My father, who is a tenured professor at Ohio University, would be a good example. He is an Ohio State alumus, Buckeye fan, and great admirer of both Coach Hayes and Coach Tressel. From his point of view, it's fine that athletic departments are on their own budgets, but like a lot of teaching faculty, he'd like to see that the student athletes are held to the same academic and behavioral standards that other students are. He understands the challenges that they face in trying to excel in both the classroom and playing field. Like most fans, he is discouraged by the "win at any cost" mentality that some coaches and major programs seem to fall under.

I think that many professors are just like my father. So long as the athletic programs are respectable in terms of their ethics and standards and don't consume funds that would otherwise go towards academic or research facilities, they don't have any objections. Many are fans, just like anyone else, watching and attending games, and desiring to see their school do well.
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BrutusBobcat, I'm very pleased to hear this about your father. I certainly hope that there are a lot more like your father than what my personal experiences/impressions were while I was in college. I can agree that student athletes need to maintain the same academic standards as eveyone else. I can also agree that winning "at all cost" only damages the athletes/students/university as a whole. When an athletic program is run correctly, the amount of good that it can do for everyone is enormous (again, I'm speaking of non-monetary things here). Does anyone here remember the summer olympics of 1996 (I think-sorry, no time to research at the moment), where the 200m sprinter pulled his hamstring half way through his race and his coach (or someone else close to him) ran out on the track and helped him across the finish line? This was one of the greatest moments in sports I have ever seen. Although he finished last, his determination to finish what he had started was a bigger victory than any medal he may have won. These kinds of things happen every day on every field, court, track, etc., at every level of competion and define and re-enforce what "is" the human spirit. They teach us important lessons that are very difficult to teach in any other forum. And like all lessons, we must learn them and re-learn them, over and over again.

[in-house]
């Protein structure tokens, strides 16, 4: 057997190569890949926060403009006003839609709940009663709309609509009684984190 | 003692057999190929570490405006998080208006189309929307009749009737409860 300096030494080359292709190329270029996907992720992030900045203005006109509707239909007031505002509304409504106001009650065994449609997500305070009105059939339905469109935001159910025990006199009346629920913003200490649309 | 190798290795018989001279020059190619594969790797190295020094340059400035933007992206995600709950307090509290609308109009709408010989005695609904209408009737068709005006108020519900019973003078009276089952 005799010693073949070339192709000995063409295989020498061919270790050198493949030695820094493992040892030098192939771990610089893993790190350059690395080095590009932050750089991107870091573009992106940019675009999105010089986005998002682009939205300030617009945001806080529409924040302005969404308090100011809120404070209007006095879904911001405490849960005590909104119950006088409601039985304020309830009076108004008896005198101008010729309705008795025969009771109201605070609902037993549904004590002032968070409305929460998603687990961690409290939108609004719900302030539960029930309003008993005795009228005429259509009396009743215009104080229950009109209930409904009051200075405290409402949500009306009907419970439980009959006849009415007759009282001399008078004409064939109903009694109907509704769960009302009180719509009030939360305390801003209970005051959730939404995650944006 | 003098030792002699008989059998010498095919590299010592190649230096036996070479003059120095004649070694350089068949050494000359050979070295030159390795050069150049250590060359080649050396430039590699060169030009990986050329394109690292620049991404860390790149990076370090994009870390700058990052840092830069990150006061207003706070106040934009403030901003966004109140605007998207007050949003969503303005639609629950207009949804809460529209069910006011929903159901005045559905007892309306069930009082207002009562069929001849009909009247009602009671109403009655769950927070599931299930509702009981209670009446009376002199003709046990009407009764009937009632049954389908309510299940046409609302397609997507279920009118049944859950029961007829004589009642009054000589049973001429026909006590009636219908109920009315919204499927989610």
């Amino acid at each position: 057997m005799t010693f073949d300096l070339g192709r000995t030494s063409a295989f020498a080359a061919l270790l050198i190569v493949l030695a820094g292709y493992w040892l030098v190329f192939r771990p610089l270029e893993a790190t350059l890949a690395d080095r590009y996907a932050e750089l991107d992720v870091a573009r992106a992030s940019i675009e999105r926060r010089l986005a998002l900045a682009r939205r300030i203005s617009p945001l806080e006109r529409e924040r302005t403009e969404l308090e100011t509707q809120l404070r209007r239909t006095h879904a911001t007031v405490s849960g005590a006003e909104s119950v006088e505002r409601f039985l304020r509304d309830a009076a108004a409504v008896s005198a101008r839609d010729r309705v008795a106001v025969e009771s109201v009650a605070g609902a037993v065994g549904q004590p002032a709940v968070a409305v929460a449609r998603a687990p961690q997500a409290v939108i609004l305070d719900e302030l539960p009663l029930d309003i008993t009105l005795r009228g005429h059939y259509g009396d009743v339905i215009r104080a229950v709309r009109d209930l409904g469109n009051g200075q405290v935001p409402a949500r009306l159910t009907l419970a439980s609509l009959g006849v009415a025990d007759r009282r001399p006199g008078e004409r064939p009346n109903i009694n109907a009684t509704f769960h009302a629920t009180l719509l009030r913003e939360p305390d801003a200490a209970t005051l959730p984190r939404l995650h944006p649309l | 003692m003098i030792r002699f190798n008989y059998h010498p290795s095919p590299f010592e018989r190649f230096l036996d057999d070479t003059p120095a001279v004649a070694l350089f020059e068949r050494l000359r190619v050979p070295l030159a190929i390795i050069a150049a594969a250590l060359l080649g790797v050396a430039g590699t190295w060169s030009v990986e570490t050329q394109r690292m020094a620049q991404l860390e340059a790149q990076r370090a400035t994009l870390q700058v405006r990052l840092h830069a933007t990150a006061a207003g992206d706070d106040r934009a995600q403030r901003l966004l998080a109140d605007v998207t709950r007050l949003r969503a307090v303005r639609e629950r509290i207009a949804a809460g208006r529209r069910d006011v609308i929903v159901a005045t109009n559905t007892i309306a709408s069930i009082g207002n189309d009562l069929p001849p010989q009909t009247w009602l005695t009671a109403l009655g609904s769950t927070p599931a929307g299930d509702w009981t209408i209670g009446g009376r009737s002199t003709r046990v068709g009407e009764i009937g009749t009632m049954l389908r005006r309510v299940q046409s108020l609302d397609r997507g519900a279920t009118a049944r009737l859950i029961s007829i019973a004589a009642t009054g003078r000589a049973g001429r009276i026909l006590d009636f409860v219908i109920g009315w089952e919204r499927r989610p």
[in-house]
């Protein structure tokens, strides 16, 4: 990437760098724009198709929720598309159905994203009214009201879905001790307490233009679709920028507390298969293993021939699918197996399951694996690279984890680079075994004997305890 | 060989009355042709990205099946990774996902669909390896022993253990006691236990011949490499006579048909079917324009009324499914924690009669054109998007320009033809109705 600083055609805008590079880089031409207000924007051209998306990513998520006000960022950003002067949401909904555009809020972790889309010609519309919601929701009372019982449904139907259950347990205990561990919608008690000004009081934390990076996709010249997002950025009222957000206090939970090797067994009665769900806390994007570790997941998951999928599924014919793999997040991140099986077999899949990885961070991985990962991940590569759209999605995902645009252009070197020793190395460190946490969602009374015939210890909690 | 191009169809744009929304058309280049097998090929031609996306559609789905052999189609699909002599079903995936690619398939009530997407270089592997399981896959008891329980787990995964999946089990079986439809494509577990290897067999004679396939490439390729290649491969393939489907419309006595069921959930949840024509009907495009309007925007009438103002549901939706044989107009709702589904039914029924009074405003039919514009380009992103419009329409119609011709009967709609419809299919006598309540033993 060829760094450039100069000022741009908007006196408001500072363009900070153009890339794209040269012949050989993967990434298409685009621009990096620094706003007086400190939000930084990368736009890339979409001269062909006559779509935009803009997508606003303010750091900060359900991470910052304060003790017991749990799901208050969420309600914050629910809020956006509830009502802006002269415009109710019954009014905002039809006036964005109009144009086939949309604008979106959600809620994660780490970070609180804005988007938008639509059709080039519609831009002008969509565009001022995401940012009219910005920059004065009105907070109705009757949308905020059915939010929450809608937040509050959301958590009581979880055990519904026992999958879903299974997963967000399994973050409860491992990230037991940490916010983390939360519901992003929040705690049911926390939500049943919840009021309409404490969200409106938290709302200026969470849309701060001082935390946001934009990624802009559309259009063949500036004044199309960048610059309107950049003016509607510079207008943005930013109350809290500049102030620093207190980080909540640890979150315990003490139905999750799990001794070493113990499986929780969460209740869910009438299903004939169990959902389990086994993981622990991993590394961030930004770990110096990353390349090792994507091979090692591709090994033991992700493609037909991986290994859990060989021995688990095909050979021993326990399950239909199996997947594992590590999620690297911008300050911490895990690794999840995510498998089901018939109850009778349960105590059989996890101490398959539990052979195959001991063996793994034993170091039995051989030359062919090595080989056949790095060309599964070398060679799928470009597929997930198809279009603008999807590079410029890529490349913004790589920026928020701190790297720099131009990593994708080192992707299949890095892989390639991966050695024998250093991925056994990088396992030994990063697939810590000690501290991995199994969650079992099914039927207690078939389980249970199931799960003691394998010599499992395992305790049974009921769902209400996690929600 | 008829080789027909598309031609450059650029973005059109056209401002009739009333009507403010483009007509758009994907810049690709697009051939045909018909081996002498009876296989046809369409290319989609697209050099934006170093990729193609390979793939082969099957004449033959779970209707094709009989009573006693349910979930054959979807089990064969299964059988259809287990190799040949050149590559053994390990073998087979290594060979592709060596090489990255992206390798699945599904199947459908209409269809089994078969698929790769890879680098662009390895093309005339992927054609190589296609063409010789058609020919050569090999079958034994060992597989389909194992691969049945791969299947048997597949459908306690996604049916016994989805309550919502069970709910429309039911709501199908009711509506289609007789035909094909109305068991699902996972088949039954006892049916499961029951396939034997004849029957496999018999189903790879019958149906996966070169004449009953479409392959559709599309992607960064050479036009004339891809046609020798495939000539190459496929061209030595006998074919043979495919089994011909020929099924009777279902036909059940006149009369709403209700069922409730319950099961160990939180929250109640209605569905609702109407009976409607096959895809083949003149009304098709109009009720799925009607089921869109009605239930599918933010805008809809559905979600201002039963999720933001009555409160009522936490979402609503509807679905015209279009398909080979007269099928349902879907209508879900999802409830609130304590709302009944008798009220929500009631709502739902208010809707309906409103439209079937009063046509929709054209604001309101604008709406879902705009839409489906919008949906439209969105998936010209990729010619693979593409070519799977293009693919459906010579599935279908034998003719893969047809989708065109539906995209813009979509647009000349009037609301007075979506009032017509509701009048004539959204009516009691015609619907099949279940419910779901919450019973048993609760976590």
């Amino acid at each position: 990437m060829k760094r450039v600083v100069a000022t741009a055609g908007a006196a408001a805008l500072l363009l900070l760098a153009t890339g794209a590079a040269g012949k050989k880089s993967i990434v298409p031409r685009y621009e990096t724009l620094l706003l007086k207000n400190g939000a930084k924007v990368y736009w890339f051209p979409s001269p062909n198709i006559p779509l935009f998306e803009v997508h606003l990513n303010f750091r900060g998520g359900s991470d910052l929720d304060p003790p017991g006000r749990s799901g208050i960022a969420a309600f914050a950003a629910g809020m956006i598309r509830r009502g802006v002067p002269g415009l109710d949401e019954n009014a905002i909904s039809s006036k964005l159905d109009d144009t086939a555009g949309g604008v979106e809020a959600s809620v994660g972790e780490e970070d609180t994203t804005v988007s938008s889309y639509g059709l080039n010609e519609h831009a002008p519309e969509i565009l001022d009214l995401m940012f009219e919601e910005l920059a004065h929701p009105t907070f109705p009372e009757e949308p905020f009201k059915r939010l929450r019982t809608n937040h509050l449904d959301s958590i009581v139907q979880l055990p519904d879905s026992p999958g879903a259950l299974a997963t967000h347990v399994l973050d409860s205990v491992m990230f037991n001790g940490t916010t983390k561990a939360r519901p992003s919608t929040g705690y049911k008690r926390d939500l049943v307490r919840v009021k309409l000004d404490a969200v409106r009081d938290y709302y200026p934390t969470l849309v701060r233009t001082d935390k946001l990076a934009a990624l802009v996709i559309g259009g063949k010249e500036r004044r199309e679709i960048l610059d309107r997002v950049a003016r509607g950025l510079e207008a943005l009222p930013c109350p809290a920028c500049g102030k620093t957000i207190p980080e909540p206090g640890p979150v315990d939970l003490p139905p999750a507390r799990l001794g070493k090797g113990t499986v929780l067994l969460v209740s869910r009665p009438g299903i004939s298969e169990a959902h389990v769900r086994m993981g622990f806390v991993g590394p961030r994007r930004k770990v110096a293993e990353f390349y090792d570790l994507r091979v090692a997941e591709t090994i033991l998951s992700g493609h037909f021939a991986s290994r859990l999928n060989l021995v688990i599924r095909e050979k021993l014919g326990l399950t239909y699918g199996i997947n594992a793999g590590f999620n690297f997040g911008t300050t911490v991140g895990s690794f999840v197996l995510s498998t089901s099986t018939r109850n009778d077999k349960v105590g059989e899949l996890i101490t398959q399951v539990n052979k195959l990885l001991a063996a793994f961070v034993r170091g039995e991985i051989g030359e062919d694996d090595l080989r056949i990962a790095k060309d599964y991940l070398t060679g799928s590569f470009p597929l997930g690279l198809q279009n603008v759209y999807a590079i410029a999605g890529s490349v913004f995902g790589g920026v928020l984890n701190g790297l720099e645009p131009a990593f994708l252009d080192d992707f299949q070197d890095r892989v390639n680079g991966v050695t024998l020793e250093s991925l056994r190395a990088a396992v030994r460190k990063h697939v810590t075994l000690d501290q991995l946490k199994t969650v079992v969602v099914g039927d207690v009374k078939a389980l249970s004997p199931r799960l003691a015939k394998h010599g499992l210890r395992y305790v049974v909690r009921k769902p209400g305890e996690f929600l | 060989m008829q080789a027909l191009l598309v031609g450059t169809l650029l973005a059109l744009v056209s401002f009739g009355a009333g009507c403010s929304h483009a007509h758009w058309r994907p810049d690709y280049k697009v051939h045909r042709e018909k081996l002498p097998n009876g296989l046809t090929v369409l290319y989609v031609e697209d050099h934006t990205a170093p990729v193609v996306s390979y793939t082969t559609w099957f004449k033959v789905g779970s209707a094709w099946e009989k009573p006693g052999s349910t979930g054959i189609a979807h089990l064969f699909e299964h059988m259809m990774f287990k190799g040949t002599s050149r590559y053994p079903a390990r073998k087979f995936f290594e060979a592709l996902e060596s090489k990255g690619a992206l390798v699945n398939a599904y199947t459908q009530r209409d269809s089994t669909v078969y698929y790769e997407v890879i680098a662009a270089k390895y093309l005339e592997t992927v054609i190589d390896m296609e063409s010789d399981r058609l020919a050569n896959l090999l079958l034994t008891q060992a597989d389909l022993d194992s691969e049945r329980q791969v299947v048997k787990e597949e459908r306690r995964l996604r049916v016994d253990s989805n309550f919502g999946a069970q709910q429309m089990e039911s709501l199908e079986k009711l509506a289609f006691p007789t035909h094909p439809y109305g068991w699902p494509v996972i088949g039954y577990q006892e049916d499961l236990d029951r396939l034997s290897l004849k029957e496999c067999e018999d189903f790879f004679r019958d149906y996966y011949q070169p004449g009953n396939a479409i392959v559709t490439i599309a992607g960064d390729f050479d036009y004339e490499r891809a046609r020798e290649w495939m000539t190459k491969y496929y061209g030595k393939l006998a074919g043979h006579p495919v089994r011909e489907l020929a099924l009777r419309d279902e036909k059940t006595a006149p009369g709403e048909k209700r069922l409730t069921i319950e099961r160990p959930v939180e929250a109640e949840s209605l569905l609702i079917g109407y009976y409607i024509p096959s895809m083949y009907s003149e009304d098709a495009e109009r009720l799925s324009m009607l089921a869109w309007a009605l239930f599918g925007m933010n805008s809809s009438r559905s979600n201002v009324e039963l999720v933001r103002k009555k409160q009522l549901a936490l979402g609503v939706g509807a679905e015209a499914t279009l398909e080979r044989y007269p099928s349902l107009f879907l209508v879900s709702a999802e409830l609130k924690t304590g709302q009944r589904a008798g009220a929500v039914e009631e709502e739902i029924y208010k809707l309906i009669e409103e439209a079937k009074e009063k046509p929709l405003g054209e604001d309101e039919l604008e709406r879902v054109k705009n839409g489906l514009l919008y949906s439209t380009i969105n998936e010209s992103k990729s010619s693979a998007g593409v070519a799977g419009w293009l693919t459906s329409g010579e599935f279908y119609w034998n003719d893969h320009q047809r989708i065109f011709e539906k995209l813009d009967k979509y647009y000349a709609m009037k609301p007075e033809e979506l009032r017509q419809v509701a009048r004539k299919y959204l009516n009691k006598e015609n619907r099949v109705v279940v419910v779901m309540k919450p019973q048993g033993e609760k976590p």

With all this being said, I too, am disgusted, when I see athletes who are treated (and act) like they are royalty. It misses the whole point of why we have this deep love of athletic competition. I too am disgusted when I hear of cheating and dishonesty in athletics. As a golfer, a sport I think everyone should play for any number of reasons, I compete against myself and the course. I have the opportunity to write down whatever score I want on that card. But what have I proven to myself if I write down a 4, when I know I really got a 5? Have I achieved anything? Did I earn that score? These lessons (hopefully) leave the course with me. They go with me everywhere I go (again, hopefully- I'm not perfect :biggrin: ). I think we all have an opportunity to learn these lessons through athletics. It has always bothered me when I hear of these new trends in pee wee sports of not keeping score. Why aren't we keeping score? What is that teaching? We learn just as much, if not more, when we lose. I feel it does serious harm to children when they are shielded from failure. Failing on the field is an invaluable lesson for when we fail in life. The same can be said about success on the field and in life. We learn valuable lessons in an endeavor (athletics) that has no real meaningful consequences, win or lose. It prepares us for what we all will inevitably face somewhere in our lives.

Anyway, I've gone off into the philosophical here. I'm sorry if I've bored you. :biggrin: Thanks for the reply.